Ofcom boost for 5G roll-out
October 28, 2019
By Colin Mann
UK comms regulator Ofcom has updated proposals to release crucial airwaves to meet growing demand for mobile broadband and support the rollout of 5G.
To help improve mobile services and enable more people and businesses to access 5G networks, Ofcom is planning to release more mobile airwaves through an auction in spring 2020.
Improving mobile coverage
In December 2018, Ofcom proposed including coverage obligations in its auction rules. These would have required mobile companies to increase coverage in rural areas, in exchange for winning discounted spectrum through the auction.
Following this, the four mobile network operators – BT/EE, O2, Three and Vodafone – have discussed with Government and Ofcom an alternative ‘Shared Rural Network’ plan to deliver good quality 4G coverage to at least 92 per cent of the UK over six years.
On October 25th, the Government announced that the companies had each committed to reaching this target. The Government has also confirmed it will provide £500 million of funding for the plan. Ofcom welcomes this agreement, which Ofcom believe will provide significant benefits to mobile users across the UK.
To make sure mobile companies stick to the commitments, Ofcom will write binding conditions into their spectrum licences. Ofcom will also monitor, and report, on their progress in meeting the new commitments.
In light of the commitments, Ofcom is no longer proposing to include coverage obligations in its auction. This is because through the companies working together, the agreement will achieve higher coverage than the requirements Ofcom could have set through an auction. So Ofcom has published updated proposals for how its mobile auction will work.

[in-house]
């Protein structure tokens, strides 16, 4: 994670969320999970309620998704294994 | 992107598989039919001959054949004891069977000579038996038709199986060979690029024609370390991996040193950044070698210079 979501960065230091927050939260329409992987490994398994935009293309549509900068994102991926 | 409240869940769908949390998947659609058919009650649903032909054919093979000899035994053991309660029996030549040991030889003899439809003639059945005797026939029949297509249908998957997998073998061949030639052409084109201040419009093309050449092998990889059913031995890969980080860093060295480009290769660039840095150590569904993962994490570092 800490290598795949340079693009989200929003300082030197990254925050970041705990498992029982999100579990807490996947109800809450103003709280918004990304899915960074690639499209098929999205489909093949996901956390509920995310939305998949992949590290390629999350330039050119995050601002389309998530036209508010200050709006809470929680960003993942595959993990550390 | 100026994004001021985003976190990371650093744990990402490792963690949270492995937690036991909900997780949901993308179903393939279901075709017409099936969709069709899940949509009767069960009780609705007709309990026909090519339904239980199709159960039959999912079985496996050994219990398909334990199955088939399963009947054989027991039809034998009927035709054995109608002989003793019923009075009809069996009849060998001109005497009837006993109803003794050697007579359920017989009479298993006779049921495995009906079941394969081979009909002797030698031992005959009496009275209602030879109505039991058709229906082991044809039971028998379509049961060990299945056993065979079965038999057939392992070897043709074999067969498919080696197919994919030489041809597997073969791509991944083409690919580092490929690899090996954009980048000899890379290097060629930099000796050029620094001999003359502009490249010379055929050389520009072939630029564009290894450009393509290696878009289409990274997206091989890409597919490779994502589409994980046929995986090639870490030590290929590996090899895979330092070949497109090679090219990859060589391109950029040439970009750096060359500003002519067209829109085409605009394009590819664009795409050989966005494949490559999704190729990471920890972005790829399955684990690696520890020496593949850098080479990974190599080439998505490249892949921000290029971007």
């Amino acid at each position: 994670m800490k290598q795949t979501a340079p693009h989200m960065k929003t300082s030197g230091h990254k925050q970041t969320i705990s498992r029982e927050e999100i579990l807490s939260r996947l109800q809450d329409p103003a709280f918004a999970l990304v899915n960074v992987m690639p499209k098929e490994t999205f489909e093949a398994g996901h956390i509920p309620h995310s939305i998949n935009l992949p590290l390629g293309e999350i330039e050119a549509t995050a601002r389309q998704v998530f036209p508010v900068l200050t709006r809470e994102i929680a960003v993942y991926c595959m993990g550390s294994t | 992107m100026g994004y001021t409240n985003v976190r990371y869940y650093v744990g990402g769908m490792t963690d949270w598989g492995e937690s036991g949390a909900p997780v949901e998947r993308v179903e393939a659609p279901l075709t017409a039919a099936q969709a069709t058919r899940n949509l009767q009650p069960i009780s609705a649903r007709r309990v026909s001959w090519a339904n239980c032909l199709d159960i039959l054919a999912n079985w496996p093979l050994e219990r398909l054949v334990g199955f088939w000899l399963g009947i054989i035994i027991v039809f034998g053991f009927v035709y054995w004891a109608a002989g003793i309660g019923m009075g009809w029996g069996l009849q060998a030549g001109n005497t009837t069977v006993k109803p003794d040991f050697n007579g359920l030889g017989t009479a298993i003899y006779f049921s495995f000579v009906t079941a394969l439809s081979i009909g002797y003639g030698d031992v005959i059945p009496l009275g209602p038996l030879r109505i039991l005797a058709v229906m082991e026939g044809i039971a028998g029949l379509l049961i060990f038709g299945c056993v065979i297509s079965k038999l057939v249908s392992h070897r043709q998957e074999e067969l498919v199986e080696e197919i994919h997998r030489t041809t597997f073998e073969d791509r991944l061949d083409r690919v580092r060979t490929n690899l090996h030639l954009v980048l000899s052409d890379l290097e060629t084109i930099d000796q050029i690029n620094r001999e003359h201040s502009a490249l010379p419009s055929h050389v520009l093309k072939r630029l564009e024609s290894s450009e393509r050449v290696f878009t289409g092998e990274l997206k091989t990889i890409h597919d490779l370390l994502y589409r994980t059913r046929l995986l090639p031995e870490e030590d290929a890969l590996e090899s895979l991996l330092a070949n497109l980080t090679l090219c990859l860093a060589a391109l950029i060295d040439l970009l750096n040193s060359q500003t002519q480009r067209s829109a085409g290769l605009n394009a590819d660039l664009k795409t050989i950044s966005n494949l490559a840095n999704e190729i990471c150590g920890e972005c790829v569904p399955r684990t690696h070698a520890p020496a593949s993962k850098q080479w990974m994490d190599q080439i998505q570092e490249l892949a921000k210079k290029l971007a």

Airwaves being released
The auction will involve companies bidding for spectrum in two different frequency bands.
The 700 MHz band. Ofcom is releasing 80 MHz of spectrum in the 700 MHz band. These airwaves are ideal for providing good-quality mobile coverage, both indoors and across very wide areas – including the countryside. Releasing these airwaves will also boost the capacity of today’s mobile networks – offering customers a more reliable service.
The 3.6-3.8 GHz band. Ofcom is releasing 120 MHz of spectrum in 3.6-3.8 GHz band. These important airwaves are part of the primary band for 5G and are capable of carrying lots of data-hungry connections in concentrated areas. All four of the biggest mobile companies have launched 5G this year, and releasing these airwaves will help increase the capacity and quality of mobile data services.
The 700 MHz band is currently used for digital terrestrial TV and wireless microphones. The 3.6-3.8 GHz band is used for fixing links and satellite services.
How the auction will work
Ofcom has revised its proposals for next year’s auction, in line with its objectives to ensure the efficient and timely allocation of spectrum.
For next year’s auction, Ofcom plan to use a format known as ‘simultaneous multiple round ascending’. This approach, which is similar to its 2018 spectrum auction, involves two stages. It would work like this:
Principal stage. Companies first bid for airwaves in separate ‘lots’ to determine how much spectrum each company wins.
Assignment stage. Then there is a round of bidding to determine the specific frequencies that winning bidders will be allocated.
Winners of 3.6-3.8 GHz spectrum will have an opportunity within the assignment stage to negotiate their placements within the band among themselves. This will make it more straightforward for bidders to join together the new spectrum they win with their existing holdings, and potentially reduce the level of ‘fragmentation’ in the wider 3.4-3.8 GHz band.
Ofcom has a duty to ensure spectrum is used efficiently. Ofcom also ensure companies can compete fairly and customers have a strong choice of mobile networks. So to maintain strong competition, Ofcom is still proposing to place a 37 per cent cap on the overall spectrum that any one mobile company can hold following the auction. Promoting strong competition between mobile companies is important because it leads to better services for customers.
“We’re pressing ahead with plans to release vital airwaves to improve mobile services for customers,” advised Philip Marnick, Spectrum Group Director at Ofcom. “Together with mobile companies’ commitments to improve coverage, this will help more areas get better services and help the UK maintain its place as a leader in 5G.”
Ofcom welcomes responses to its proposals by December 9th. Ofcom then plans to publish its final decisions in early 2020, before starting the auction in the spring.